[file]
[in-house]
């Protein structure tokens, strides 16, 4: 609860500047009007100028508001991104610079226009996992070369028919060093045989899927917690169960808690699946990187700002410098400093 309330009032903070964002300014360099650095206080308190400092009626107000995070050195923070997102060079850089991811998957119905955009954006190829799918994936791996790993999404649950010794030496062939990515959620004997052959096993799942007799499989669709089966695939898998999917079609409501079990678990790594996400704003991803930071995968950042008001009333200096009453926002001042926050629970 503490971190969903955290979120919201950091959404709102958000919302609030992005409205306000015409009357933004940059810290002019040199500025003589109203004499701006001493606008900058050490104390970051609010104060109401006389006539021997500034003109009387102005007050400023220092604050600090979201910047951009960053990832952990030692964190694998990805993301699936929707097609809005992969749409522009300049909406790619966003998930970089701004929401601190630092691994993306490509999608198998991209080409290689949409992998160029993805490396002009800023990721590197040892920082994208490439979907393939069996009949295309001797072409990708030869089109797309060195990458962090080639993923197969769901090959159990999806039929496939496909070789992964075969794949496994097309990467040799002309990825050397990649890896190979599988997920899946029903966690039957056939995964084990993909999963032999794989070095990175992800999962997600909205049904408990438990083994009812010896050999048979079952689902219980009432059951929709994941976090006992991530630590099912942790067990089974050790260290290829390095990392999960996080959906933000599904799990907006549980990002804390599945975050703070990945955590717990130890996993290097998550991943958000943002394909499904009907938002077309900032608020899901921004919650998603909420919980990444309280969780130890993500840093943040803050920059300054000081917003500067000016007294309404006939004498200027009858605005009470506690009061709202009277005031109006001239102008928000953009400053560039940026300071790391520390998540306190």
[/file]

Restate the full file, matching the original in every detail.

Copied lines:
[in-house]
């Protein structure tokens, strides 16, 4: 609860500047009007100028508001991104610079226009996992070369028919060093045989899927917690169960808690699946990187700002410098400093 309330009032903070964002300014360099650095206080308190400092009626107000995070050195923070997102060079850089991811998957119905955009954006190829799918994936791996790993999404649950010794030496062939990515959620004997052959096993799942007799499989669709089966695939898998999917079609409501079990678990790594996400704003991803930071995968950042008001009333200096009453926002001042926050629970 503490971190969903955290979120919201950091959404709102958000919302609030992005409205306000015409009357933004940059810290002019040199500025003589109203004499701006001493606008900058050490104390970051609010104060109401006389006539021997500034003109009387102005007050400023220092604050600090979201910047951009960053990832952990030692964190694998990805993301699936929707097609809005992969749409522009300049909406790619966003998930970089701004929401601190630092691994993306490509999608198998991209080409290689949409992998160029993805490396002009800023990721590197040892920082994208490439979907393939069996009949295309001797072409990708030869089109797309060195990458962090080639993923197969769901090959159990999806039929496939496909070789992964075969794949496994097309990467040799002309990825050397990649890896190979599988997920899946029903966690039957056939995964084990993909999963032999794989070095990175992800999962997600909205049904408990438990083994009812010896050999048979079952689902219980009432059951929709994941976090006992991530630590099912942790067990089974050790260290290829390095990392999960996080959906933000599904799990907006549980990002804390599945975050703070990945955590717990130890996993290097998550991943958000943002394909499904009907938002077309900032608020899901921004919650998603909420919980990444309280969780130890993500840093943040803050920059300054000081917003500067000016007294309404006939004498200027009858605005009470506690009061709202009277005031109006001239102008928000953009400053560039940026300071790391520390998540306190």